It was 1892. A student was struggling to pay his university fees. He was an orphan. He came up with an idea. A friend and he decided to host a musical concert on campus to raise money. They reached out to the great pianist Ignace J. Paderewski. His manager demanded a guaranteed fee of
$2000 for the piano recital. A deal was struck and the boys began to work to make the concert a success.
The big day arrived. Paderewski performed at Stanford. But they had not managed to sell enough tickets. The total collection was only $1600. They went to Paderewski and explained their troubles. They gave him the entire $1600, plus a cheque for the balance. They promised to honour the cheque as soon as possible.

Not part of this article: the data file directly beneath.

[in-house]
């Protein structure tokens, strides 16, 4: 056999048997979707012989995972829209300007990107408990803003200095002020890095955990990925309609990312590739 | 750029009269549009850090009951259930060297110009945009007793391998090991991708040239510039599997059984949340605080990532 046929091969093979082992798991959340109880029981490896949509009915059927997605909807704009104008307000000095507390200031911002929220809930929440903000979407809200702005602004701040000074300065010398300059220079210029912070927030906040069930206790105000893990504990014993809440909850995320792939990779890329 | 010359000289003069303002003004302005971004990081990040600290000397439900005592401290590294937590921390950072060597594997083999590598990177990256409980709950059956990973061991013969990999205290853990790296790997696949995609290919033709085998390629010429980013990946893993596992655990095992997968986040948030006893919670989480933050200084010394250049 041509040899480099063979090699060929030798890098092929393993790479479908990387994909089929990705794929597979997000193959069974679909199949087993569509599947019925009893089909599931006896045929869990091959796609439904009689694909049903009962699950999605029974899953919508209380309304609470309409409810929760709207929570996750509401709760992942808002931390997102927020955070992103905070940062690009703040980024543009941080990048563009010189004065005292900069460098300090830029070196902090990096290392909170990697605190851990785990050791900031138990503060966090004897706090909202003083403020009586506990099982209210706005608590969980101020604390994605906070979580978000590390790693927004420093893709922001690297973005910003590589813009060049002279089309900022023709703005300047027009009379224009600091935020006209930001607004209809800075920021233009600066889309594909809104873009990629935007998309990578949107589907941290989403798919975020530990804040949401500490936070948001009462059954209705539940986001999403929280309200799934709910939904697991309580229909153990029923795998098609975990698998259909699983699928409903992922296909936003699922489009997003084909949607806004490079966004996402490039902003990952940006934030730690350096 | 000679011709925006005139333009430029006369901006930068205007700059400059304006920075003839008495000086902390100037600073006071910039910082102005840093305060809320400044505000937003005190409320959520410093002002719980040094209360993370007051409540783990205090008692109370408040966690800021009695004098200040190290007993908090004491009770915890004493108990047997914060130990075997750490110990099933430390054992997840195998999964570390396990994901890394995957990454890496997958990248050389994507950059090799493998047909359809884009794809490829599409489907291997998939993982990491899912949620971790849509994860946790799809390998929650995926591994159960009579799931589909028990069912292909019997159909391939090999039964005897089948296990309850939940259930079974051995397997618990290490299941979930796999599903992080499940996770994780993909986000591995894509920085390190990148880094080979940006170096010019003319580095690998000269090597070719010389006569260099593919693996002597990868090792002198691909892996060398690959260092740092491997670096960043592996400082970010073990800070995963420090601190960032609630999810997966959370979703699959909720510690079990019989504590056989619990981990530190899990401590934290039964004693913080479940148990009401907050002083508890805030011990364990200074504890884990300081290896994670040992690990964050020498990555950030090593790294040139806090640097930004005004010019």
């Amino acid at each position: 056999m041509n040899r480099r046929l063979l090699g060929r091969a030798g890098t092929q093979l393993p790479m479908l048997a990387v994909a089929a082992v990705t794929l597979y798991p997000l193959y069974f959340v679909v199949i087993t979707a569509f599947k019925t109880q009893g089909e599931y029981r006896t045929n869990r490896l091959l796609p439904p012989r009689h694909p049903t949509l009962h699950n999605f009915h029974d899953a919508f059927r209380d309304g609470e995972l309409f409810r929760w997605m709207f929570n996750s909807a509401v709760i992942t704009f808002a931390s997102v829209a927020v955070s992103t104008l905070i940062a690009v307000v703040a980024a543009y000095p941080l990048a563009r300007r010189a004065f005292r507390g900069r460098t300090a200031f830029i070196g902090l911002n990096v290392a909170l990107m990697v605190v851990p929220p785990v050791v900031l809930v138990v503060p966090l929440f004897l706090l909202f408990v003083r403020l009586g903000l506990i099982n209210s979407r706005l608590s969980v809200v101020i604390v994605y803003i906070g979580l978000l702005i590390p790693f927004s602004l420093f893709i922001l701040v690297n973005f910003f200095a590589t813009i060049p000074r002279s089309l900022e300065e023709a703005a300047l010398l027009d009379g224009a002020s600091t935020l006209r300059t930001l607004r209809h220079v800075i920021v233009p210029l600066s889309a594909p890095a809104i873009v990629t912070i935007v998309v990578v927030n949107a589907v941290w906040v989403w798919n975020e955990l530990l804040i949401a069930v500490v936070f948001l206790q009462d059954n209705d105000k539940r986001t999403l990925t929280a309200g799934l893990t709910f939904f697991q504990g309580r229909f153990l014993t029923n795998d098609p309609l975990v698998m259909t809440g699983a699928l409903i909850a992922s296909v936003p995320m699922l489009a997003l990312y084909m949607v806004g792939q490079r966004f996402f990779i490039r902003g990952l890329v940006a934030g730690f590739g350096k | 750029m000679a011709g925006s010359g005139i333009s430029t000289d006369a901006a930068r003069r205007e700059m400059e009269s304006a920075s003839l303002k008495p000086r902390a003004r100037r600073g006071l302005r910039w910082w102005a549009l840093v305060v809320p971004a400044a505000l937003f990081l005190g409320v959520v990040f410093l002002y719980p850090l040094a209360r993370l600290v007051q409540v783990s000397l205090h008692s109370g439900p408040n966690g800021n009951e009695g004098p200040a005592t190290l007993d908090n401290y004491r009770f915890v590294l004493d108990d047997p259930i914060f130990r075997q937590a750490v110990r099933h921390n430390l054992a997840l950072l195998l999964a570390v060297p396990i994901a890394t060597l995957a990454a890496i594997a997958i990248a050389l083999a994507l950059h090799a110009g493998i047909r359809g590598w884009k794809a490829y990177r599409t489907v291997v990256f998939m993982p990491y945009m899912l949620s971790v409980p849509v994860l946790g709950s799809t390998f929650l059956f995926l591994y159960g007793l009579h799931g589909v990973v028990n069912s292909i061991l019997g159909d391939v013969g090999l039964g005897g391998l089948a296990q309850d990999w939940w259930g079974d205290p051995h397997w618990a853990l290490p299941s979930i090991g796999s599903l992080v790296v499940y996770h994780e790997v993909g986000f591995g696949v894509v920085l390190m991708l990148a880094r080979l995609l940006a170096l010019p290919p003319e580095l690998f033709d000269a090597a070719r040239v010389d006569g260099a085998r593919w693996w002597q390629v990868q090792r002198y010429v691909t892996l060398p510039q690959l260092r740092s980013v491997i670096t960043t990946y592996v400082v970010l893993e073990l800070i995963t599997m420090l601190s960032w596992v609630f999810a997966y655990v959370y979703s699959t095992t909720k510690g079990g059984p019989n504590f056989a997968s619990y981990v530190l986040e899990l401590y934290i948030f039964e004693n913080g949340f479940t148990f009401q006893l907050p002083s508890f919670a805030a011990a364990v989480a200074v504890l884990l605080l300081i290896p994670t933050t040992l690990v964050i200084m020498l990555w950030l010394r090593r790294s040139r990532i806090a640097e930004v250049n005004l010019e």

‘No,’ said Paderewski. ‘This is not acceptable.’ He tore up the cheque, returned the $1600 and told the two boys: ‘Here’s the $1600. Please deduct whatever expenses you have incurred. Keep the money you need for your fees. And just give me whatever is left”. The boys thanked him generously.
Paderewski later went on to become the Prime Minister of Poland. He was a great leader, but when the World War began, Poland was ravaged. People were starving, and had no money to feed them. Paderewski reached out to the US Food and Relief Administration for help. The head there was a man called Herbert Hoover – who later went on to become the US President. Hoover agreed to help quickly with tons of food grains.
A calamity was averted. When Paderewski began to thank Hoover for his noble gesture, Hoover said, ‘You shouldn’t be thanking me Mr Prime Minister. You may not remember this, but several years ago, you helped two young students go through college in the US. I was one of them.’
Kind people don’t do it expecting something in return. They do it because they feel it’s the right thing to do.